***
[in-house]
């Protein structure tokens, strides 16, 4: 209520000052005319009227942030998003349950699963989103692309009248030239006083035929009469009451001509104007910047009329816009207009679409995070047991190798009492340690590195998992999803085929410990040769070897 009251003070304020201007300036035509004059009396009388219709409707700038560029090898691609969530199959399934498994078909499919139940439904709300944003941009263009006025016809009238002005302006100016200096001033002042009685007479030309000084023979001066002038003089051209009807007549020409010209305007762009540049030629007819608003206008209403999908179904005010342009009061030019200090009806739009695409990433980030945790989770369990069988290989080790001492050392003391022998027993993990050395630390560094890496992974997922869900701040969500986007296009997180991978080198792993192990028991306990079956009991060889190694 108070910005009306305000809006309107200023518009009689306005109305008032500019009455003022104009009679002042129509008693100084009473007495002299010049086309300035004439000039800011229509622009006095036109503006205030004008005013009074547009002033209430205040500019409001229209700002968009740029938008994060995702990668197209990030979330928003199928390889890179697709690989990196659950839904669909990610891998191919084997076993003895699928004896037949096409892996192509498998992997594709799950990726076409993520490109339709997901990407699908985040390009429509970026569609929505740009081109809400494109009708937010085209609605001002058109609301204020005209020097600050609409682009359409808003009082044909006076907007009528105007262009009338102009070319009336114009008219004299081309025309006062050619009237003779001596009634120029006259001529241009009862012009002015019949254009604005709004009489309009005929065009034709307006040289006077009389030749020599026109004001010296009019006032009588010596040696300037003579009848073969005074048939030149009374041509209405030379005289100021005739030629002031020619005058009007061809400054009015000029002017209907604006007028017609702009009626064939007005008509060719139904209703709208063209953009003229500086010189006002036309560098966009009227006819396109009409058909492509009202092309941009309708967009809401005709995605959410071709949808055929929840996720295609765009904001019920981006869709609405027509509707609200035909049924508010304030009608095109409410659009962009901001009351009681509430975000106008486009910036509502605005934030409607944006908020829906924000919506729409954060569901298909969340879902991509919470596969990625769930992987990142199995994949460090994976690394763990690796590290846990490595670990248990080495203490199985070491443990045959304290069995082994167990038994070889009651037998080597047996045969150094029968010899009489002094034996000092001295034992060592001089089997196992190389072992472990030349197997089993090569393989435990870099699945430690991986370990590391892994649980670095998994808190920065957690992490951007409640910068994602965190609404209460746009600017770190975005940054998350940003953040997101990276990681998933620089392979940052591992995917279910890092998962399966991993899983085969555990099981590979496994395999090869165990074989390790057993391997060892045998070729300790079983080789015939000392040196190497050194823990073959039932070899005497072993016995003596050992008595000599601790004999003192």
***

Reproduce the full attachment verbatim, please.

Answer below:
[in-house]
């Protein structure tokens, strides 16, 4: 209520000052005319009227942030998003349950699963989103692309009248030239006083035929009469009451001509104007910047009329816009207009679409995070047991190798009492340690590195998992999803085929410990040769070897 009251003070304020201007300036035509004059009396009388219709409707700038560029090898691609969530199959399934498994078909499919139940439904709300944003941009263009006025016809009238002005302006100016200096001033002042009685007479030309000084023979001066002038003089051209009807007549020409010209305007762009540049030629007819608003206008209403999908179904005010342009009061030019200090009806739009695409990433980030945790989770369990069988290989080790001492050392003391022998027993993990050395630390560094890496992974997922869900701040969500986007296009997180991978080198792993192990028991306990079956009991060889190694 108070910005009306305000809006309107200023518009009689306005109305008032500019009455003022104009009679002042129509008693100084009473007495002299010049086309300035004439000039800011229509622009006095036109503006205030004008005013009074547009002033209430205040500019409001229209700002968009740029938008994060995702990668197209990030979330928003199928390889890179697709690989990196659950839904669909990610891998191919084997076993003895699928004896037949096409892996192509498998992997594709799950990726076409993520490109339709997901990407699908985040390009429509970026569609929505740009081109809400494109009708937010085209609605001002058109609301204020005209020097600050609409682009359409808003009082044909006076907007009528105007262009009338102009070319009336114009008219004299081309025309006062050619009237003779001596009634120029006259001529241009009862012009002015019949254009604005709004009489309009005929065009034709307006040289006077009389030749020599026109004001010296009019006032009588010596040696300037003579009848073969005074048939030149009374041509209405030379005289100021005739030629002031020619005058009007061809400054009015000029002017209907604006007028017609702009009626064939007005008509060719139904209703709208063209953009003229500086010189006002036309560098966009009227006819396109009409058909492509009202092309941009309708967009809401005709995605959410071709949808055929929840996720295609765009904001019920981006869709609405027509509707609200035909049924508010304030009608095109409410659009962009901001009351009681509430975000106008486009910036509502605005934030409607944006908020829906924000919506729409954060569901298909969340879902991509919470596969990625769930992987990142199995994949460090994976690394763990690796590290846990490595670990248990080495203490199985070491443990045959304290069995082994167990038994070889009651037998080597047996045969150094029968010899009489002094034996000092001295034992060592001089089997196992190389072992472990030349197997089993090569393989435990870099699945430690991986370990590391892994649980670095998994808190920065957690992490951007409640910068994602965190609404209460746009600017770190975005940054998350940003953040997101990276990681998933620089392979940052591992995917279910890092998962399966991993899983085969555990099981590979496994395999090869165990074989390790057993391997060892045998070729300790079983080789015939000392040196190497050194823990073959039932070899005497072993016995003596050992008595000599601790004999003192």